Washington (February 17, 2017) The American College of Physicians (ACP) applauds Thursday's federal appeals court decision that overturned a Florida state law that barred doctors from counseling patients about reducing injuries and deaths from firearms.
"This is a huge victory for patient safety, and for physicians' First Amendment rights" said Dr. Nitin Damle, MD, MS, MACP, ACP's president. "It clearly establishes that physicians have the right under the Constitution to freely discuss with their patients ways to prevent injuries and deaths, including those associated with having unsecured firearms in their home."
The ruling of the United States Circuit Court of Appeals for the 11th Circuit said that doctors could not be threatened with losing their licenses for asking patients if they owned guns and for discussing gun safety because to do so would violate their free speech. ACP strongly opposed Florida's Firearms Owners Privacy Act and joined eight other medical specialty societies in signing an Amicus Brief urging the U.S. Court of Appeals for the 11th Circuit to uphold a lower court decision that ruled the law unconstitutional. The plaintiffs, including the Florida Chapter of the American College of Physicians, individual Florida doctors, the Florida Pediatric Society/Florida Chapter of the American Academy of Pediatrics, and the American Academy of Family Physicians, Florida Chapter, sued the state of Florida for its unconstitutional intrusion on physician's constitutional right to speak freely to patients about the risk of unsecured firearms in the home; the national ACP joined in an amicus brief to the court supporting the plaintiff's case.
"The Florida Chapter is delighted with the 11th Circuit's ruling, which upheld the principal that the government should not interfere in the doctor-patient relationship," said Jason M. Goldman, MD, FACP, governor of the Florida Chapter of ACP. "While the Chapter does not wish to impinge on the rights of gun owners, it has fought this legislation in the Legislature and in the courts because it is essential that physicians and patients have the right to an open dialogue, free from government restrictions. Yesterday's ruling is a victory for patients and the profession."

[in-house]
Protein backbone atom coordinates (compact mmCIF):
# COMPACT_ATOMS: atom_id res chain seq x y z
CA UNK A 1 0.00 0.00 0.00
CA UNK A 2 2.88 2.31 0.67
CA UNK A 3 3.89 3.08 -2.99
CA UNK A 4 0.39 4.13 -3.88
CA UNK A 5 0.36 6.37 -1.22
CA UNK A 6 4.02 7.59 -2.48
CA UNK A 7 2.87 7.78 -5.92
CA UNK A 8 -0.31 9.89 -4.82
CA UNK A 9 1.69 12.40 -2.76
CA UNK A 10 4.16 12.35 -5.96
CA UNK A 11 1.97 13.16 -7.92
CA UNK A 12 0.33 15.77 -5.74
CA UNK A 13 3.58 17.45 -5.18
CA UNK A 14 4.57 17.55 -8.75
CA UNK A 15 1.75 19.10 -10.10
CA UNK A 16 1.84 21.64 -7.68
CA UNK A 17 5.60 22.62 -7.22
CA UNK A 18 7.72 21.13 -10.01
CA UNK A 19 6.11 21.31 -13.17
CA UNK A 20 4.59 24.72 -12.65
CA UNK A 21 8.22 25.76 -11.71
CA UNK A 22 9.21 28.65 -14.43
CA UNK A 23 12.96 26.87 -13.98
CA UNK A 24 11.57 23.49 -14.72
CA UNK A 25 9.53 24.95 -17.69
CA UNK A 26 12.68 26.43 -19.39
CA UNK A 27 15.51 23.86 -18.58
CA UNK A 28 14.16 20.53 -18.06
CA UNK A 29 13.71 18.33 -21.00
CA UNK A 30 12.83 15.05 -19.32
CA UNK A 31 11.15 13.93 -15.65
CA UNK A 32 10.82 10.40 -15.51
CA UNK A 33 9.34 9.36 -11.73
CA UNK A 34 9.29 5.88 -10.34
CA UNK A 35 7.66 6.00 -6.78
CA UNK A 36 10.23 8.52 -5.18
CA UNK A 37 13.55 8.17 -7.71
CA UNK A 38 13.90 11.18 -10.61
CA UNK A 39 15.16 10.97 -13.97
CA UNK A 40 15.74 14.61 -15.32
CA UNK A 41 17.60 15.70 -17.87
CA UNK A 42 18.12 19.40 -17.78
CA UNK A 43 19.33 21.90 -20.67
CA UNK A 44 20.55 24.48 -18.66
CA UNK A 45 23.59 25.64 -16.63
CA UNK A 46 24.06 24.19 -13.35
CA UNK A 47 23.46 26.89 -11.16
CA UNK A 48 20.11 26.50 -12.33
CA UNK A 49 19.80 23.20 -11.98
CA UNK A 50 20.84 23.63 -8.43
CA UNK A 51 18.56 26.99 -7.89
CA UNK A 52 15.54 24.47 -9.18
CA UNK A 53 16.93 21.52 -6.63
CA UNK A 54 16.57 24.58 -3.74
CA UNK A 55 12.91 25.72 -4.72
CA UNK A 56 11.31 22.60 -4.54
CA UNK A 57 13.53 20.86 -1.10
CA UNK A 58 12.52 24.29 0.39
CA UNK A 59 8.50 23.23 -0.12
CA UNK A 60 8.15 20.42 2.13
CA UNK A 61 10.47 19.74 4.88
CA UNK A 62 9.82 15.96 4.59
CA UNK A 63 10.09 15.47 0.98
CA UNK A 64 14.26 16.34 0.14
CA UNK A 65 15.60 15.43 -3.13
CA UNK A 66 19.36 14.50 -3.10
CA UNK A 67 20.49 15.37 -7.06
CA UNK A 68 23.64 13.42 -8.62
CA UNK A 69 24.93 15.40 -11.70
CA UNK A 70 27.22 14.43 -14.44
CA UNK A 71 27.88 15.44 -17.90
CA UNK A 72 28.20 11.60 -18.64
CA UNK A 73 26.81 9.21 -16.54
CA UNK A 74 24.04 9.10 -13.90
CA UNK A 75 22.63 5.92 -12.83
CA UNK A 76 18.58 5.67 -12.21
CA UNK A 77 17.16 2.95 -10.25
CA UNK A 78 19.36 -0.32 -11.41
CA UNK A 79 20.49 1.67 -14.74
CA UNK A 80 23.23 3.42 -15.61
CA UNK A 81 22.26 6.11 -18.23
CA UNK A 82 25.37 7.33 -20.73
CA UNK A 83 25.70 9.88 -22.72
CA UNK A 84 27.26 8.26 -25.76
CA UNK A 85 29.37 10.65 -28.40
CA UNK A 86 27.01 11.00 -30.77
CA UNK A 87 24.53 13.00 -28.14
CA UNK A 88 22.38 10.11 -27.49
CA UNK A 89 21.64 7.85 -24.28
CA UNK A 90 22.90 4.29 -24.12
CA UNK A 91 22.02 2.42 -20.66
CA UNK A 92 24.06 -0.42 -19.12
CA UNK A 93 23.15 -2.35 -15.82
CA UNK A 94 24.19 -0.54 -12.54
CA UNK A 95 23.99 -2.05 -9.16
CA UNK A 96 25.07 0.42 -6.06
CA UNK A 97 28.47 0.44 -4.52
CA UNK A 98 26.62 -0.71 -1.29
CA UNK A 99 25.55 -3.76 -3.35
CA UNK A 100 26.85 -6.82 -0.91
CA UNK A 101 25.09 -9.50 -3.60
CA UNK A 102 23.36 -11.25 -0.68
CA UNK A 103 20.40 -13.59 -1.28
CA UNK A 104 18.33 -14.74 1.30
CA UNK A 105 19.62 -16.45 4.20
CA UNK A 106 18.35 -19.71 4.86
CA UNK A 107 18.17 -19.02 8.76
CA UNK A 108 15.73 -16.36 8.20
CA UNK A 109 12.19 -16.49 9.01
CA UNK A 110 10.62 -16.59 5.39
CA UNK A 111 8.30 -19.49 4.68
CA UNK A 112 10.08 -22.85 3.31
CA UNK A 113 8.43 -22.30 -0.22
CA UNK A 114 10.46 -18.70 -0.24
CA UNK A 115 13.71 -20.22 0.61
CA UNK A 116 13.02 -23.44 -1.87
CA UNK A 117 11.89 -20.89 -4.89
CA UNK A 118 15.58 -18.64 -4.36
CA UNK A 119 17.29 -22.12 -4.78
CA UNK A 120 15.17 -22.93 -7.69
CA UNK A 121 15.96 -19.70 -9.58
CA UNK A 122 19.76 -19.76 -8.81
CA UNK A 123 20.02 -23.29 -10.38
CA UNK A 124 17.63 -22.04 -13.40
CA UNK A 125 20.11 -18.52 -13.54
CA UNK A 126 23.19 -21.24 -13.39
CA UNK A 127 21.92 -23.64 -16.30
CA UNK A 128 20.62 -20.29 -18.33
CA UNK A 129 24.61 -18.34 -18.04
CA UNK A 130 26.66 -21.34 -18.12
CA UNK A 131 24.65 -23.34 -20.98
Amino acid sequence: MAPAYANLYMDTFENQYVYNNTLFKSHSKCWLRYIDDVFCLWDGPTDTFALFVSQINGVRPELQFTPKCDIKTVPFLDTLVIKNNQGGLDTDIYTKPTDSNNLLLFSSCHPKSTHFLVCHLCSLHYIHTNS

Dr. Goldman also cited past-chapter Governor Stuart B. Himmelstein, MD, MACP, who he said "has made a mission of protecting the First Amendment rights of both physicians and patients and who has been a leading advocate in this battle over the past six years."
The court's decision will help save many lives, said ACP. According to the Law Center to Prevent Gun Violence:
- * in 2010, unintentional firearm injuries caused the deaths of 606 people;
* from 2005-2010, almost 3,800 people in the U.S. died from unintentional shootings; and
* more than 1,300 victims of unintentional shootings for the period 2005-2010 were under 25 years of age.
Additionally, a June 17, 2014 article published in the Annals of Internal Medicine said, it is estimated that each year, firearms kill more than 33,000 people in the United State. These deaths include homicides, suicides, and unintentional fatalities. The number of non-fatal firearm injuries in the United States is more than twice the number of fatal firearm injuries, with 73,883 non-fatal firearm injuries documented in 2011.
ACP has long recommended that physicians ask about gun ownership as a normal part of screening patients, including it on a long list of health questions about drug and alcohol use, smoking, exercise and eating habits.
The College believes that constitutional issues addressed by the court decision are much bigger than guns. It affirms a basic constitutional principal that the government should not be allowed to tell physicians what they can and can't discuss with their patients, consistent with evidence-based standards of care.
In 2014, ACP underscored a list of nine recommendations on firearms-related violence and included preserving the rights of doctors to counsel their patients on preventing deaths and injuries from firearms. In this regard, state governments must also do their part, by not imposing restrictions on engaging such discussion with their patients, as Florida attempted to do.
The American College of Physicians is the largest medical specialty organization in the United States. ACP members include 148,000 internal medicine physicians (internists), related subspecialists, and medical students. Internal medicine physicians are specialists who apply scientific knowledge and clinical expertise to the diagnosis, treatment, and compassionate care of adults across the spectrum from health to complex illness. Follow ACP on Twitter and Facebook.